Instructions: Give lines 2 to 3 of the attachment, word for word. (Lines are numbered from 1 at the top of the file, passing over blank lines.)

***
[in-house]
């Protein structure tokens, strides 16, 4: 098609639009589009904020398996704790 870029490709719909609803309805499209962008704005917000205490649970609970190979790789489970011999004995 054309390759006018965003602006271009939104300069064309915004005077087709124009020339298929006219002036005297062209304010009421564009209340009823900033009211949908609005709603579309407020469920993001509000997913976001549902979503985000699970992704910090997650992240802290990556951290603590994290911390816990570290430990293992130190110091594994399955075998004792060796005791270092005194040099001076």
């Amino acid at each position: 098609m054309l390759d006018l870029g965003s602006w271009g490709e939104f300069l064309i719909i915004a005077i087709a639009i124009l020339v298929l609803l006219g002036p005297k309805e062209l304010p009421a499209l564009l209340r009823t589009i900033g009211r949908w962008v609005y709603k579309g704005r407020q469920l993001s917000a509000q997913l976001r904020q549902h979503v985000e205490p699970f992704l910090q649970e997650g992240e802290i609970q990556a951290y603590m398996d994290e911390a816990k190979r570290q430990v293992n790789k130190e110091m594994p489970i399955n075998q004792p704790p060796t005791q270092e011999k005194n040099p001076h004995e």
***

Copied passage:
């Protein structure tokens, strides 16, 4: 098609639009589009904020398996704790 870029490709719909609803309805499209962008704005917000205490649970609970190979790789489970011999004995 054309390759006018965003602006271009939104300069064309915004005077087709124009020339298929006219002036005297062209304010009421564009209340009823900033009211949908609005709603579309407020469920993001509000997913976001549902979503985000699970992704910090997650992240802290990556951290603590994290911390816990570290430990293992130190110091594994399955075998004792060796005791270092005194040099001076």
């Amino acid at each position: 098609m054309l390759d006018l870029g965003s602006w271009g490709e939104f300069l064309i719909i915004a005077i087709a639009i124009l020339v298929l609803l006219g002036p005297k309805e062209l304010p009421a499209l564009l209340r009823t589009i900033g009211r949908w962008v609005y709603k579309g704005r407020q469920l993001s917000a509000q997913l976001r904020q549902h979503v985000e205490p699970f992704l910090q649970e997650g992240e802290i609970q990556a951290y603590m398996d994290e911390a816990k190979r570290q430990v293992n790789k130190e110091m594994p489970i399955n075998q004792p704790p060796t005791q270092e011999k005194n040099p001076h004995e």